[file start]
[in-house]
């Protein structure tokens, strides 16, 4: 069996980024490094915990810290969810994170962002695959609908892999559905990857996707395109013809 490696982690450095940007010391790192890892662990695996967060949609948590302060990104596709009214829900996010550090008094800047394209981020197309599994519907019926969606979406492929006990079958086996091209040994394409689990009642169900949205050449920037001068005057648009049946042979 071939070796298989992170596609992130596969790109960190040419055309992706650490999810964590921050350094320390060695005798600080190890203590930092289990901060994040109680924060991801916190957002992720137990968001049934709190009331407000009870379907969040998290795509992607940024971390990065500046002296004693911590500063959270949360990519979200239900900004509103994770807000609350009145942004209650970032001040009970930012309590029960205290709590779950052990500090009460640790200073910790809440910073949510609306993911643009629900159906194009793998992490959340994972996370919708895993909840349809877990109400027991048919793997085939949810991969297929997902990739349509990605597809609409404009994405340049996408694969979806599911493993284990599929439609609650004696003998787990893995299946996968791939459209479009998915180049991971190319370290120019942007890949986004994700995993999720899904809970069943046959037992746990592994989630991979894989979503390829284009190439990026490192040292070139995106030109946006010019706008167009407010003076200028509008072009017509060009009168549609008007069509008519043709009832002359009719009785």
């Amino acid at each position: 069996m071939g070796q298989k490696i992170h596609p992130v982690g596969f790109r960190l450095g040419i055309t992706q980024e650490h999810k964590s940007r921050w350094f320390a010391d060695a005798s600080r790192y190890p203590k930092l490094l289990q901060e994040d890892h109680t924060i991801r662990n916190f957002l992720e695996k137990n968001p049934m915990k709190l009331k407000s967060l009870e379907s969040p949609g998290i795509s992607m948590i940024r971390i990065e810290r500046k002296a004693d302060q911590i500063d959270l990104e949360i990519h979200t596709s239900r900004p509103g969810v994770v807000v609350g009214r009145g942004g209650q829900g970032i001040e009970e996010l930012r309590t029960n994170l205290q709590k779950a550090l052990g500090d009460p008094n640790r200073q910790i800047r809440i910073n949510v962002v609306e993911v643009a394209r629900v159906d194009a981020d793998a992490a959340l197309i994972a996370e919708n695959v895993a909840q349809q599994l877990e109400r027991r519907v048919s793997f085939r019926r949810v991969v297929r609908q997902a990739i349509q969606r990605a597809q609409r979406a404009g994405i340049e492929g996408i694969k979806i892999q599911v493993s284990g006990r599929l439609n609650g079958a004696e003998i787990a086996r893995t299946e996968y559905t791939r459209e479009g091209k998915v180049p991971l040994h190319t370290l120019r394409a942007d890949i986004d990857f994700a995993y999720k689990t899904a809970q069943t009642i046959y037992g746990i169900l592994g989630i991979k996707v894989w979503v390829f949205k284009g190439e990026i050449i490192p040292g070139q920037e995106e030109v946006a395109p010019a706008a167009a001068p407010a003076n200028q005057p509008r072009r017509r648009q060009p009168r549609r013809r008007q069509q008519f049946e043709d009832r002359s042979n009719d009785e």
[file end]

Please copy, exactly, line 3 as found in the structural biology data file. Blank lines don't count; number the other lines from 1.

């Amino acid at each position: 069996m071939g070796q298989k490696i992170h596609p992130v982690g596969f790109r960190l450095g040419i055309t992706q980024e650490h999810k964590s940007r921050w350094f320390a010391d060695a005798s600080r790192y190890p203590k930092l490094l289990q901060e994040d890892h109680t924060i991801r662990n916190f957002l992720e695996k137990n968001p049934m915990k709190l009331k407000s967060l009870e379907s969040p949609g998290i795509s992607m948590i940024r971390i990065e810290r500046k002296a004693d302060q911590i500063d959270l990104e949360i990519h979200t596709s239900r900004p509103g969810v994770v807000v609350g009214r009145g942004g209650q829900g970032i001040e009970e996010l930012r309590t029960n994170l205290q709590k779950a550090l052990g500090d009460p008094n640790r200073q910790i800047r809440i910073n949510v962002v609306e993911v643009a394209r629900v159906d194009a981020d793998a992490a959340l197309i994972a996370e919708n695959v895993a909840q349809q599994l877990e109400r027991r519907v048919s793997f085939r019926r949810v991969v297929r609908q997902a990739i349509q969606r990605a597809q609409r979406a404009g994405i340049e492929g996408i694969k979806i892999q599911v493993s284990g006990r599929l439609n609650g079958a004696e003998i787990a086996r893995t299946e996968y559905t791939r459209e479009g091209k998915v180049p991971l040994h190319t370290l120019r394409a942007d890949i986004d990857f994700a995993y999720k689990t899904a809970q069943t009642i046959y037992g746990i169900l592994g989630i991979k996707v894989w979503v390829f949205k284009g190439e990026i050449i490192p040292g070139q920037e995106e030109v946006a395109p010019a706008a167009a001068p407010a003076n200028q005057p509008r072009r017509r648009q060009p009168r549609r013809r008007q069509q008519f049946e043709d009832r002359s042979n009719d009785e």